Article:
How many times have you made a split second choice that contradicts a long-term plan: Stayed in bed instead of going for that walk to improve your fitness? Eaten the cake when you are on a diet?

Trying to be healthy can feel like a constant effort in denial and fear. We all want to live as long as possible, but we are also only human and driven by all too human short-term desires.

We may want to plan for the future, but the future seems very abstract in the now. As we age, this conflict is brought into sharp relief – our health awareness needs to be nurtured, accompanied by the knowledge that we need to get the most out of each day.

You don’t get to the age of 60 and over without acquiring wisdom about what is important in life. We all have our own strengths and resources that make our lives better today. Here’s how putting these into action can actually help you live longer:

Social Engagement

Caring for others and receiving their care in return is an essential part of being human. These social relationships are one of the most rewarding parts of life. Not only is catching up with an old friend a lovely way to spend an afternoon, but this can also help illness recovery.

People with higher levels of emotional support actually have decreased risk of mortality after a hospital admission. Putting time and effort into spending time with those you love could help you live longer.

Cognitive Challenges

The old adage of ‘use it or lose it’ is very true for our brains. Our brains retain the ability to learn and change well into old age. It is not enough to keep doing the same routine; to protect our brains against decline, we need to keep challenging ourselves.

In a study of older adults who were given brain training in memory, reasoning and speed of processing, this actually improved their level of functioning in activities of daily living. Now is the perfect time to take a deep dive into learning something new.

Nutrition

Food is one of the first and last pleasures in life. In our society of easy, fast-processed food with high calories and little nutrition, it is easy to eat too much and yet be under nourished.

As we age, it is more important than ever to change how we approach our nutrition. Making a nutritious meal can seem like a lot of effort, especially for one, but if you would do this for someone you love, you can do this for yourself.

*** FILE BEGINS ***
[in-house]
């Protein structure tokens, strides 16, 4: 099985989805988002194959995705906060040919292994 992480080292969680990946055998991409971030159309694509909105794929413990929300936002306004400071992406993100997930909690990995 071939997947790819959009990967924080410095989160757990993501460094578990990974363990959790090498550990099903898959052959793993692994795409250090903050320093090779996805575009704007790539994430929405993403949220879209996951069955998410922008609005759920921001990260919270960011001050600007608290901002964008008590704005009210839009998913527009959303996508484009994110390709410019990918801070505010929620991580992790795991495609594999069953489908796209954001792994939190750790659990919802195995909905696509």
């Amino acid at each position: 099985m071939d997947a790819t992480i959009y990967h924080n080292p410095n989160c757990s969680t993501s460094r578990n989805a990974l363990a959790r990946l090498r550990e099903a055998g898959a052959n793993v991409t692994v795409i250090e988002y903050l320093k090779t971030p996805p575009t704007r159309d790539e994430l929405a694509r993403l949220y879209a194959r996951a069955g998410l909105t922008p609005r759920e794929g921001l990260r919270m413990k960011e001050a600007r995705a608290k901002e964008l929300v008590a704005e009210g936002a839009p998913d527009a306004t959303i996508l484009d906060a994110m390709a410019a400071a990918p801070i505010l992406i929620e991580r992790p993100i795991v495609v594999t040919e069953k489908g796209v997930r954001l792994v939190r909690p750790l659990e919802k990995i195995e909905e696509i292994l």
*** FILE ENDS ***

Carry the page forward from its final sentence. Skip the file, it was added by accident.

Life lesson: Focus on preparing delicious meals with as much nutritional goodness as you can fit on your plate.

Physical Activity

Almost everyone can find a form of physical activity that is fun. The best form of physical activity is the one that you enjoy and that you can fit in.

As people age, there is a loss of muscle mass. If this reaches a critical level, it can stop people doing their activities of day-to-day living, like hanging out washing. It can also contribute to a loss of balance.

Ideally, physical activity should be something that also promotes balance and strength. Activities like Tai Chi and yoga can improve balance and decrease the risk of falls.

Life lesson: Find an activity you enjoy, so it can be something you look forward to every day.

Purpose

Living with a sense of purpose provides fulfilment and meaning. Older age is a time of transition and changing roles, so it is a chance to re-evaluate your life. Purpose is directly linked with better health.

People who have a higher sense of purpose have lower levels of inflammation, which is probably why it can help people to live longer.

Life lesson: We all have skills and talents. Finding purpose can be caring for someone we love or learning a language – what is important is that it provides a sense of meaning.

Living Well

It is rare that someone can live their life making everyday decisions based on future health. It is hard to say no to the piece of cake in your hand, because of how your health might be in 10 years. The live-well age-well philosophy is about making positive changes to make today a better day.

Only you know how to live your best life. It may be starting a yoga class, or asking a friend to teach you something new on the computer or even passing on a family recipe to a grandchild.

What does living well mean to you? Please share your experiences below.

Kate GregorevicDr. Kate Gregorevic is a geriatrician and PhD candidate. Her research interests include frailty, healthy aging and illness recovery. She loves sharing the latest evidence-based healthy living tips specific to women in their sixties and beyond. Kate has three children and relaxes with yoga. Visit her website at www.elderhealthaustralia.com

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